Historical Connections Explored in Morung Lecture XIX: “How Far Did Your Ancestors Go?” Naga Worlds and Assam


Professor Sanjay (Xonzoi) Barbora


Mokokchung, 19 August (MTNews): “Today, we are struggling in our postcolonial journeys,” said Professor Sanjay (Xonzoi) Barbora while delivering a lecture in Mokokchung. “Our destinies, though seemingly our own, are being shaped by people with narrower visions than the ones that our ancestors had bequeathed us,” he added.


Professor Sanjay (Xonzoi) Barbora, a sociologist from Tata Institute of Social Sciences, Guwahati Campus said this while delivering the Morung Lecture XIX held at the Conference Hall of Fazl Ali College, Mokokchung, focused on the theme “How far did your ancestors go? Naga worlds and Assam.”


Jointly organized by the Research & Development Cell of Fazl Ali College and The Morung Express, the Morung Lecture XIX aimed to delve into the historical connections between the Naga and Assamese communities.


He highlighted the significance of addressing ancestral ties to better understand the history of the region. The lecture was divided into two parts: Personal Connections and Social History, followed by Nationalism, Nostalgia, and History.


In the first part, titled “Personal Connections and Social History,” Professor Barbora delved into his own personal history, intricately intertwined with the interactions between the Naga and Assamese communities. He recounted stories from his upbringing, including his birth in Jorhat, Assam, near Mokokchung. He described the significant role Naga individuals played in his early life, both during his birth at a Christian Mission Hospital and later during his school years in Shillong, where he built friendships and shared cultural experiences with Naga friends.


The lecture then transitioned into a historical exploration of upper Assam, highlighting the rich relationships between the Ahom kingdom and neighboring Naga communities. Professor Barbora discussed instances of solidarity, diplomacy, and power-sharing between these groups during the precolonial era. He emphasized the importance of recognizing these historical connections in understanding the region’s complex sociopolitical dynamics.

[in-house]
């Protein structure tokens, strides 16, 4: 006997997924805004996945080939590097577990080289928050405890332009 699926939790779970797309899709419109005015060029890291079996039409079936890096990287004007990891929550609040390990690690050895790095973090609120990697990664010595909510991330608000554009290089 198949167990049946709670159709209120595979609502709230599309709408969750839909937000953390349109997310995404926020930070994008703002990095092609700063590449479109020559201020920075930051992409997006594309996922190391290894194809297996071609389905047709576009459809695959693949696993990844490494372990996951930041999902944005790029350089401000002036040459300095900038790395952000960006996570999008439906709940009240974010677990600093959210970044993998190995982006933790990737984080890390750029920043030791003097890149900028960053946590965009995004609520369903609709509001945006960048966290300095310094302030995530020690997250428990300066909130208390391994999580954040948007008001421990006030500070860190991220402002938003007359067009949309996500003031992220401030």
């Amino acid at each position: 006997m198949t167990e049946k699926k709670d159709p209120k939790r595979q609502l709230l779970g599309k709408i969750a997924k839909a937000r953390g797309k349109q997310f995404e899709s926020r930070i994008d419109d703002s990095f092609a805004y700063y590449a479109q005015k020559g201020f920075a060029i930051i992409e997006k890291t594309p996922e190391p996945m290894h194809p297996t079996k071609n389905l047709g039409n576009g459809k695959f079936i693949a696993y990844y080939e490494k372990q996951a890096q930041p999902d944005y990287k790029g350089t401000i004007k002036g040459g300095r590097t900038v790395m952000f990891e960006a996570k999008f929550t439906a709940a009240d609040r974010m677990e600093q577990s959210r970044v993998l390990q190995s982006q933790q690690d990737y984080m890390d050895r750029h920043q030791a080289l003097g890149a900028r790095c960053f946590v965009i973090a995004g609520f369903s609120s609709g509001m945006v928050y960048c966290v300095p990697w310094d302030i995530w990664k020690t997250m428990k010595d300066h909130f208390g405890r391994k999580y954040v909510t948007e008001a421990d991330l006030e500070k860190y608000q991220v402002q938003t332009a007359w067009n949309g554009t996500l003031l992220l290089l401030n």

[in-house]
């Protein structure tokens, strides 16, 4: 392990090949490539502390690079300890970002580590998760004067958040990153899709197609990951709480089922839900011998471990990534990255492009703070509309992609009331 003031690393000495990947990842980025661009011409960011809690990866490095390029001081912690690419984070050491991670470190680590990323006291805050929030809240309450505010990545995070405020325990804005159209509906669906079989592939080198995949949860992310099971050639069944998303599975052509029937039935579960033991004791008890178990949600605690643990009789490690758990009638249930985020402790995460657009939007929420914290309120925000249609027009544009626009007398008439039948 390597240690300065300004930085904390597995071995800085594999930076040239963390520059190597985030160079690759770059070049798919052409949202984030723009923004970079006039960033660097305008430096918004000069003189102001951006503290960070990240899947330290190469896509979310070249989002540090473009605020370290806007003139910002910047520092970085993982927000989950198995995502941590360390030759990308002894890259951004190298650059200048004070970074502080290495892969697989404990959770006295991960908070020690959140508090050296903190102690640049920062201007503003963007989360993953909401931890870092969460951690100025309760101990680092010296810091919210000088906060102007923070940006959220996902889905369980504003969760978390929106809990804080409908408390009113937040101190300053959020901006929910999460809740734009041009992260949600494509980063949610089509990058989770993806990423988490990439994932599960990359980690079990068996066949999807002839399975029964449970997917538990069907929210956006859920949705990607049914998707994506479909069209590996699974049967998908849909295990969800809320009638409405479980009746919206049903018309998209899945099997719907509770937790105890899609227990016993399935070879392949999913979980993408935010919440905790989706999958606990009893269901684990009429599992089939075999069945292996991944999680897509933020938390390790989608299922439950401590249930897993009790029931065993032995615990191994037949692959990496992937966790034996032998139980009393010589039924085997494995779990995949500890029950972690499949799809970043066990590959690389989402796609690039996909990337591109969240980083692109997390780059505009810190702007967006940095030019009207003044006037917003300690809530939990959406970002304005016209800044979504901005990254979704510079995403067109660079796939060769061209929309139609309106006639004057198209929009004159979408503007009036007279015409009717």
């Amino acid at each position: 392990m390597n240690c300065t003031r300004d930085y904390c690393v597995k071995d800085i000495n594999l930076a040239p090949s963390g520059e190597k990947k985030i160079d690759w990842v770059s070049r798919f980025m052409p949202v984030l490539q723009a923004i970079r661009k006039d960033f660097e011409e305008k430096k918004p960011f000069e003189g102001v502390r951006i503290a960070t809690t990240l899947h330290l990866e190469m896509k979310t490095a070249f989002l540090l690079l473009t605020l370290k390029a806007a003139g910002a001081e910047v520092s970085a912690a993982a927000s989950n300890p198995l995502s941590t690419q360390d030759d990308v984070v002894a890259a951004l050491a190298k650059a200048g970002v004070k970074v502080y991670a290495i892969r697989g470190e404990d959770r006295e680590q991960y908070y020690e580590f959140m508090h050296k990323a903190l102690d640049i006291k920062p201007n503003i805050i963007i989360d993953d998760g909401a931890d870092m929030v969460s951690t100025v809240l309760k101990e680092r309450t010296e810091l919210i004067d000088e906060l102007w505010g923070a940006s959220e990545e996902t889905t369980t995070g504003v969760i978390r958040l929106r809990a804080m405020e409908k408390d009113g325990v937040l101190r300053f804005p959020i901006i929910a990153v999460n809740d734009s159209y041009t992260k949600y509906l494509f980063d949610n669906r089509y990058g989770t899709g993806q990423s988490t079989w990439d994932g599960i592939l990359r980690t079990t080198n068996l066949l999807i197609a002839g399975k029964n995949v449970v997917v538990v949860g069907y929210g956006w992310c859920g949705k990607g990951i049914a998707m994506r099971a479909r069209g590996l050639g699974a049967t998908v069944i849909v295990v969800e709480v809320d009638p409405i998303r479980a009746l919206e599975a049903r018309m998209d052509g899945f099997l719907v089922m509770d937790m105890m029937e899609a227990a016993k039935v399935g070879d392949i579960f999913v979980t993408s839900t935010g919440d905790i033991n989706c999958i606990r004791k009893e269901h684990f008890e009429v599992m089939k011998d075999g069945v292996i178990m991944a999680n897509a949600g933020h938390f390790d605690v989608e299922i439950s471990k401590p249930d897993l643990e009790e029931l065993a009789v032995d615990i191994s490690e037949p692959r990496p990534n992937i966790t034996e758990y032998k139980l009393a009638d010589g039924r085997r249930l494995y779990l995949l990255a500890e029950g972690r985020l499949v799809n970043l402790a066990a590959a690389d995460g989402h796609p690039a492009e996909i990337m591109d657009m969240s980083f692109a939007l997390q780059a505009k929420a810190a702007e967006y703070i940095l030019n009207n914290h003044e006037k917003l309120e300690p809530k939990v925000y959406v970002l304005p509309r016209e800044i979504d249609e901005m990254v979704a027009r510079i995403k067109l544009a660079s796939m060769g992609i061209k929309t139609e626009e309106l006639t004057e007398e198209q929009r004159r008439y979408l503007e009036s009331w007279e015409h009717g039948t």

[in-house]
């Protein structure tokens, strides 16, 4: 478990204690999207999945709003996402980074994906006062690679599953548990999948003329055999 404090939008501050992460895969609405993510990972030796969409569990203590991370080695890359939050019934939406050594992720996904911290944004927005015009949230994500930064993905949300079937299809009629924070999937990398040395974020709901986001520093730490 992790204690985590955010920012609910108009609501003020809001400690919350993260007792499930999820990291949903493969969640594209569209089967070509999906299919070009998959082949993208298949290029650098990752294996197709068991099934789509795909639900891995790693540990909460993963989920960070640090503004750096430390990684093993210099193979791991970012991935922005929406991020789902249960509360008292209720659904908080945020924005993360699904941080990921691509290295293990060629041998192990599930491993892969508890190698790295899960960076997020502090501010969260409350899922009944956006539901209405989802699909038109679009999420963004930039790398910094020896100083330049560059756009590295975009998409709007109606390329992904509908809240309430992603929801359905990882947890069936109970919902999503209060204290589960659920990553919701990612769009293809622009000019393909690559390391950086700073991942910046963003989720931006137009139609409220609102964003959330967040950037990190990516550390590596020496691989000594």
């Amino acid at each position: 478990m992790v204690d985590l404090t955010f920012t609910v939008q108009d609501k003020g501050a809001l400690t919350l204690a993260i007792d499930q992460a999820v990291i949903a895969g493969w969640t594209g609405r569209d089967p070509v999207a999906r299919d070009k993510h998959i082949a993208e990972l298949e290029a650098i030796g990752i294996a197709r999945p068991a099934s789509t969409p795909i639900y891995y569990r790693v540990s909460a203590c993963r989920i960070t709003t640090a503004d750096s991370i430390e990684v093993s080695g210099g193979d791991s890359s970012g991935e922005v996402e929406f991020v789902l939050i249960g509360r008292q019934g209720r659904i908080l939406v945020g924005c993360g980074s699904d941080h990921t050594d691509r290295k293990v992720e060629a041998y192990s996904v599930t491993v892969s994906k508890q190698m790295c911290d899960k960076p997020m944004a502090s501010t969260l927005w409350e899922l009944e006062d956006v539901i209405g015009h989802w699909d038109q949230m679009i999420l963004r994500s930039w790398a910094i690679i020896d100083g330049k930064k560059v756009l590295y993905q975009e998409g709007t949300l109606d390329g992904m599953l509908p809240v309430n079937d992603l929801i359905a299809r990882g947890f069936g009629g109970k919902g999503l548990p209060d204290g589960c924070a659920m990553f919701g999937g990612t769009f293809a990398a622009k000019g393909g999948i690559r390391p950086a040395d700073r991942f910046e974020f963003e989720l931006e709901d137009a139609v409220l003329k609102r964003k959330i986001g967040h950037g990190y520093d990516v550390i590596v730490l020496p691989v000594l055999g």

In the second part, titled “Nationalism, Nostalgia, and History,” Professor Barbora turned his focus to the changing landscape of nationalism and its impact on contemporary society. He discussed how evolving nationalist ideologies in the 21st century have led to challenges and conflicts within communities, often fueled by misplaced anger and nostalgia. He highlighted instances where conflicts arose due to competition over scarce resources, resulting in divisions among communities that had previously shown solidarity.


Reflecting on his own experiences, Professor Barbora recounted the changing dynamics in Jorhat and the rise of divisive sentiments between communities that were once interconnected. He shared observations on how postcolonial journeys, instead of fostering unity, had led to narrowing visions and a lack of generosity among individuals.


Professor Barbora concluded his lecture by invoking a poem by William Butler Yeats, expressing the hope for unity and understanding to prevail over division. He emphasized the need to embrace the lessons of history and shared experiences to shape a better future for the region.


The Morung Lecture XIX, through Professor Barbora’s presentation, highlighted the intricate relationships between Naga and Assamese communities, encouraging the more than 50 attendees to reflect on the past while fostering unity and collaboration for the challenges of the future. The event attracted prominent scholars, researchers, academicians, and participants from various walks of life, fostering an environment of intellectual engagement and cultural exchange.

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